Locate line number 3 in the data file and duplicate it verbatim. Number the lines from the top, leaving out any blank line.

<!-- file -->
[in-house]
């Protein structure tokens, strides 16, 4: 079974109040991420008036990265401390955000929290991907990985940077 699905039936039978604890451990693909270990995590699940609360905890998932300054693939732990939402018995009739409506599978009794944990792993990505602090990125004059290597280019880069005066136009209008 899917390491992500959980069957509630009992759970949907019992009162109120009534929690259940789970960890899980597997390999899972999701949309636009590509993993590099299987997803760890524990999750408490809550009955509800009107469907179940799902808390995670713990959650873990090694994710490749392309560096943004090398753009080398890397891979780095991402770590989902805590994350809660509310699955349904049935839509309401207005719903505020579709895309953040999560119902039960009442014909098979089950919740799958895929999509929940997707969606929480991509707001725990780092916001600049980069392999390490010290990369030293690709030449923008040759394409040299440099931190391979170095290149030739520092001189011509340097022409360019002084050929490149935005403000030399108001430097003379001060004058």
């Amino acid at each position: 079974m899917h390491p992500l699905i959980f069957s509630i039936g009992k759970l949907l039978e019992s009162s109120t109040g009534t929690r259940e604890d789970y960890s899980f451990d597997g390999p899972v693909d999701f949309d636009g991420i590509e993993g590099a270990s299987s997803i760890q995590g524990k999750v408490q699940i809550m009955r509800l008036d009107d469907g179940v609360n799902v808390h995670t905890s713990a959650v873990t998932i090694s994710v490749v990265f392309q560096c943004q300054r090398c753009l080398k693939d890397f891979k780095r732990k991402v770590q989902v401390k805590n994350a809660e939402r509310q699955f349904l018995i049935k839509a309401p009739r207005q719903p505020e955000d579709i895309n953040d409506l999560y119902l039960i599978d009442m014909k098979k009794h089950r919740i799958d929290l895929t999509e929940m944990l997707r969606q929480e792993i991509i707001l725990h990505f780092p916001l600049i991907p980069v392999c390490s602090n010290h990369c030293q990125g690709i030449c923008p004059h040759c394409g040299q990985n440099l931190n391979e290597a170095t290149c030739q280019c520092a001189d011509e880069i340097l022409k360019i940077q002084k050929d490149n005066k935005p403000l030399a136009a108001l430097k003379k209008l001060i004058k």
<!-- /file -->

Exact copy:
């Amino acid at each position: 079974m899917h390491p992500l699905i959980f069957s509630i039936g009992k759970l949907l039978e019992s009162s109120t109040g009534t929690r259940e604890d789970y960890s899980f451990d597997g390999p899972v693909d999701f949309d636009g991420i590509e993993g590099a270990s299987s997803i760890q995590g524990k999750v408490q699940i809550m009955r509800l008036d009107d469907g179940v609360n799902v808390h995670t905890s713990a959650v873990t998932i090694s994710v490749v990265f392309q560096c943004q300054r090398c753009l080398k693939d890397f891979k780095r732990k991402v770590q989902v401390k805590n994350a809660e939402r509310q699955f349904l018995i049935k839509a309401p009739r207005q719903p505020e955000d579709i895309n953040d409506l999560y119902l039960i599978d009442m014909k098979k009794h089950r919740i799958d929290l895929t999509e929940m944990l997707r969606q929480e792993i991509i707001l725990h990505f780092p916001l600049i991907p980069v392999c390490s602090n010290h990369c030293q990125g690709i030449c923008p004059h040759c394409g040299q990985n440099l931190n391979e290597a170095t290149c030739q280019c520092a001189d011509e880069i340097l022409k360019i940077q002084k050929d490149n005066k935005p403000l030399a136009a108001l430097k003379k209008l001060i004058k």